No matter what you call it, be sure to refrigerate, cook or blanch and freeze your cobs allowing the least amount of time to pass following picking. If you don't, enzymes in the corn will eat it for lunch.
Once corn leaves it's stalk, nothing good happens. Enzymes (see title) in the corn get to work converting the delicious natural sugars into starch. After just a few hours, your corn could be well on its way to what my dear old grandma used to call 'horse corn'. Yummmm!
Refrigeration slows the process, but the easiest way to stop it entirely is the boiling point. So if you find yourself with an armload of freshly picked corn, blanch the excess and freeze it rather than leaving of in your crisper drawer (or worse on the counter!)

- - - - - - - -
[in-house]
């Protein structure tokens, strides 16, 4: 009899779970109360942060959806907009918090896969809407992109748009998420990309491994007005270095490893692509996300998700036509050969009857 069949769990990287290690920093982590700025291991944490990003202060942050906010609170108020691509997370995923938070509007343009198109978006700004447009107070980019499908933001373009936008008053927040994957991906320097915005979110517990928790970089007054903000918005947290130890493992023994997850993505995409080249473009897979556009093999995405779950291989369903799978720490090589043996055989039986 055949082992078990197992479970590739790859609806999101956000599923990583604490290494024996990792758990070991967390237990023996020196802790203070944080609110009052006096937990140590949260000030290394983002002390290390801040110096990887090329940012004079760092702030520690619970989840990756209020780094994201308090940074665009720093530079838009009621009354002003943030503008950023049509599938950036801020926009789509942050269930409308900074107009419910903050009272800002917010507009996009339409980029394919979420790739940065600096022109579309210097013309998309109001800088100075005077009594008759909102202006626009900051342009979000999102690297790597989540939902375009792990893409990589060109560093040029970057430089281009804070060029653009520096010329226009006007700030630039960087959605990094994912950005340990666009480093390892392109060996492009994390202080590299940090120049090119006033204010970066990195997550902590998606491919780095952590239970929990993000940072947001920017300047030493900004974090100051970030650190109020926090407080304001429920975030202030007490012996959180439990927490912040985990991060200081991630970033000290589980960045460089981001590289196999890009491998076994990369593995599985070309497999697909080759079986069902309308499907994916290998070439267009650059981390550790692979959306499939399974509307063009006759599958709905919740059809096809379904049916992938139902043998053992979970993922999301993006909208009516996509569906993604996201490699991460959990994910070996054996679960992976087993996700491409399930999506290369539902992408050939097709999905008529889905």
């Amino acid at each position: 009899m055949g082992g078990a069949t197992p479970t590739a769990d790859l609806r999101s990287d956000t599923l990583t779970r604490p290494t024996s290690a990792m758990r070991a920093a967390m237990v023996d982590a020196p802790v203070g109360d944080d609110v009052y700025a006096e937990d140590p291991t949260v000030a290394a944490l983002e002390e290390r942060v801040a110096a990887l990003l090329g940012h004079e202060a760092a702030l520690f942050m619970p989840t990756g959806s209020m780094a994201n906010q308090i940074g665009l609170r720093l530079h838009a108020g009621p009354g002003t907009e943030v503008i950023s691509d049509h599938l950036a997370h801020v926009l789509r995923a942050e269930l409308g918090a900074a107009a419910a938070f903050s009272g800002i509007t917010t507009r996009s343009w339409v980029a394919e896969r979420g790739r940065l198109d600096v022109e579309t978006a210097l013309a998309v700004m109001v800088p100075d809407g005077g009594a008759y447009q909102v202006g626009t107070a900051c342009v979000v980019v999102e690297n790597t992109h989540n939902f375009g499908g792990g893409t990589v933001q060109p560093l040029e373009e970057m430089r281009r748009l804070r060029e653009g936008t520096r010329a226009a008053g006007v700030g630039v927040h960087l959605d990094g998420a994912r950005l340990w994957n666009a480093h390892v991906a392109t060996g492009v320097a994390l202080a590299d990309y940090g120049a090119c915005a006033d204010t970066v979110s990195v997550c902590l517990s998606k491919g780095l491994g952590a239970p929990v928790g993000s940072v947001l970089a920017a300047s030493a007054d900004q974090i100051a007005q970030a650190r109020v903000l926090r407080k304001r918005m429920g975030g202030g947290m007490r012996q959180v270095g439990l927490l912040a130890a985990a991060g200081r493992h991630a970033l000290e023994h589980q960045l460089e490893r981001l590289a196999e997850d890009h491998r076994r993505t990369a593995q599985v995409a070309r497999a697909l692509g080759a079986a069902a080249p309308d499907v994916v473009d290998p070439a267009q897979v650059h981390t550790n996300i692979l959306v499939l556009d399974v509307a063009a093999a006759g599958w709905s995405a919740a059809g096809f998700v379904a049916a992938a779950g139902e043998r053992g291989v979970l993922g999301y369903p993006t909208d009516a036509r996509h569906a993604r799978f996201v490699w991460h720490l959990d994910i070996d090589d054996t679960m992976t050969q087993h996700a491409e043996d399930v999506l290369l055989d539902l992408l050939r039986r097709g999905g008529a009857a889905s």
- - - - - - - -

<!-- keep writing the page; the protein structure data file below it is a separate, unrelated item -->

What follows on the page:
Drop shucked and cleaned cobs into boiling water for five minutes. Reomove the corn to an ice bath, cool completely to arrest cooking, then dry, wrap in plastic, bag on a zipper bag and freeze.
Once you've gotten your freezer packed, and whenever you're hankering for the fresh flavor of corn, drop into boiling water for 2 minutes or bring to room temperature and shave off the cob with a knife for fresh kernel flavor. You may be tempted to dekernelize your corn before freezing, but don't, it won't keep nearly as well as freezing it right on the cob.
The Slightly Whackadoo Chemical Method
There's a plan out there for food geeks who don't see the point in freezing when chemicals can do the job. According to Alton Brown in an episode of Good Eats, by adding some lime and a tiny bit of bleach, you can effectively deactivate starchifying corn enzymes right in your kitchen sink. That's all I'm going to say about that for now.